Learning to add two cells in Excel 2013 is a good way to begin to understand how formulas work. If the cells you are adding are located directly above the total's cell, AutoSum can add them automatically. To put the total in a cell located anywhere else, you can easily edit the AutoSum formula to get the result you need.

Adding Two Cells in a Column

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## Step 1

Click the cell directly beneath the cells you want to add. In the example here, we're adding cell C3 to C4 and having the sum appear in cell C5.

## Step 2

Click the **Formulas** tab and then click the **AutoSum** icon. AutoSum automatically selects the cells above the one you clicked and adds them together.

## Step 3

The selected cells are highlighted and listed in the formula. Press **Enter** after examining the isted cells to ensure they are correct. In this example, the formula **=SUM(C3:C4)** indicates that the formula is adding cells C3 and C4. The colon between the cells indicates that Autosum is prepared to add a range of cells -- although in this case, there are only two.

## Step 4

Edit the AutoSum formula at any time by double-clicking the cell. Note that when you select the cell with a single click, you can see the formula in the Formula Bar above the worksheet.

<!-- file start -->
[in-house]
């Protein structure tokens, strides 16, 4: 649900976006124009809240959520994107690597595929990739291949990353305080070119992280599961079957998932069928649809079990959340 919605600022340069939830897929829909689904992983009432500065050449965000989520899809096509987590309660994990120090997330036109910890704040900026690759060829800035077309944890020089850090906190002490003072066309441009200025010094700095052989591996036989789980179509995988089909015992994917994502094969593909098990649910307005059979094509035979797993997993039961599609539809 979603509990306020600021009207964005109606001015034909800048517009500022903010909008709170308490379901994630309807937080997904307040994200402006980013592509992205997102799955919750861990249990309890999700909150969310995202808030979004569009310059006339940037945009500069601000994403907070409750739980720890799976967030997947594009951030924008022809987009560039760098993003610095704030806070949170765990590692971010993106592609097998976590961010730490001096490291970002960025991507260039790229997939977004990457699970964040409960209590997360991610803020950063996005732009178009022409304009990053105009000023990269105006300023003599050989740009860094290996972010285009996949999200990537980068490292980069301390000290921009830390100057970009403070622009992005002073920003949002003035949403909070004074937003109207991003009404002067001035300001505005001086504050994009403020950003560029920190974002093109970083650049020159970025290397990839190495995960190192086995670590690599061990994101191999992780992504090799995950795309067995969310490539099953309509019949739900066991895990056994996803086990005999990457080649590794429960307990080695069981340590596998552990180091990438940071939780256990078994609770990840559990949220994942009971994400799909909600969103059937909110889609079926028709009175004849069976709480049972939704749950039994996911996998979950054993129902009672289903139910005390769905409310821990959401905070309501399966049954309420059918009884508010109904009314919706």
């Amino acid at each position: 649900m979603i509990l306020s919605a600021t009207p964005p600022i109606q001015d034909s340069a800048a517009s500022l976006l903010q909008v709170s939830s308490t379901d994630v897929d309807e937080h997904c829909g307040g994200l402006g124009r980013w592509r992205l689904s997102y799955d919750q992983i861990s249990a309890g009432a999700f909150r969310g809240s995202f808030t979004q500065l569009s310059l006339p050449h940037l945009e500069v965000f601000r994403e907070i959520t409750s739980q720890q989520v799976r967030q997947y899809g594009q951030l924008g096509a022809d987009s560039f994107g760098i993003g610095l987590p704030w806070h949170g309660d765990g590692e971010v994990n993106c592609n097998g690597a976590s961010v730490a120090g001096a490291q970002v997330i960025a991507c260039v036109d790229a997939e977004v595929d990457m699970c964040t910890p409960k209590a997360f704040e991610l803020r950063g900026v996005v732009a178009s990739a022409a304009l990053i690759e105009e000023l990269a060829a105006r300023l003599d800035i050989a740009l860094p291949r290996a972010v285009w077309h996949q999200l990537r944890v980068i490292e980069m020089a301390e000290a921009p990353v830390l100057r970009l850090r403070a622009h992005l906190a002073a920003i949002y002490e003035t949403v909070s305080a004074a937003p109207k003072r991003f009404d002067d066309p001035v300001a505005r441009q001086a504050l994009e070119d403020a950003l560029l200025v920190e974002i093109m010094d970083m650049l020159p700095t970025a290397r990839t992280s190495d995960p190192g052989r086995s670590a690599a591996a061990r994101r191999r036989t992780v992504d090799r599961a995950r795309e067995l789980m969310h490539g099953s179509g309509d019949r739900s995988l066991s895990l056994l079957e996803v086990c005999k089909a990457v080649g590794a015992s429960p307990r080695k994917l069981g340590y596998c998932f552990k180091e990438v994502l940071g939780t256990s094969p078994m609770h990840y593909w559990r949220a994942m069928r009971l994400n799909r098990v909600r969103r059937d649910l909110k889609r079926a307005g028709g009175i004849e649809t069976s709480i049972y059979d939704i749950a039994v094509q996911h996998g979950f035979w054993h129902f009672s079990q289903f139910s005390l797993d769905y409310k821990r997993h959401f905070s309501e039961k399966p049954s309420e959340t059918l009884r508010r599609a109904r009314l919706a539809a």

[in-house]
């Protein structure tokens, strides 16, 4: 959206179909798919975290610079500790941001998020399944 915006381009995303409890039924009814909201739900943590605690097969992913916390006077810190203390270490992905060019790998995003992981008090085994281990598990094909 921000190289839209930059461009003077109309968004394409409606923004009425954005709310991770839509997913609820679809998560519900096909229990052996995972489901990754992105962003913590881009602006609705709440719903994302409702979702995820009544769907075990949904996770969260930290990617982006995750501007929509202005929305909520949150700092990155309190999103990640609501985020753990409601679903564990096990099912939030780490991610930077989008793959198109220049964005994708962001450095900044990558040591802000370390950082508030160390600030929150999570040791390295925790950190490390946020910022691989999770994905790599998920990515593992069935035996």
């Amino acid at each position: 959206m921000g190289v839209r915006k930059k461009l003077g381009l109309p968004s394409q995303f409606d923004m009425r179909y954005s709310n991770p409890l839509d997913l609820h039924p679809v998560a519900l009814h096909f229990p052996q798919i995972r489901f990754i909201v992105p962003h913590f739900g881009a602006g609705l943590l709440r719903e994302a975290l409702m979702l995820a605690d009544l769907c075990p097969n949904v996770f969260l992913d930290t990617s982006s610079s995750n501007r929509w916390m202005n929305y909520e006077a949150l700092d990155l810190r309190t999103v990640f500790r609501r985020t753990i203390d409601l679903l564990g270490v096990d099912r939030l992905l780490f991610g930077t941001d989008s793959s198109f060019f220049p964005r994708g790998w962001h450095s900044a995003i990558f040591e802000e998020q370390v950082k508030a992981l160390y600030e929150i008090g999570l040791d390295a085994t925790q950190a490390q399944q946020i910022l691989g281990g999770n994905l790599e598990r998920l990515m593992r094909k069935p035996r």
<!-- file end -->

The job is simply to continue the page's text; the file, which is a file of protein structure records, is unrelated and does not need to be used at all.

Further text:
## Adding Cells That Aren't Directly Above the Total

## Step 1

Click the cell where you want the total to be displayed. Click the **Formulas** tab and then click the **AutoSum** icon. AutoSum attempts to add any adjacent cells, but you can direct it to the right cells.

## Step 2

Highlight everything between the parentheses. Press **Delete**.

## Step 3

Press the **Ctrl** key and click the cells that you want added. If you click the wrong cell, click it again while the **Ctrl** key is still pressed down to deselect it.

## Step 4

Press **Enter** to save the formula. The AutoSum formula adds the numbers. The total is displayed in the cell, while the formula is displayed in the Formula bar.

If you'd like to learn more about AutoSum, learn how to add multiple cells as totals and subtotals.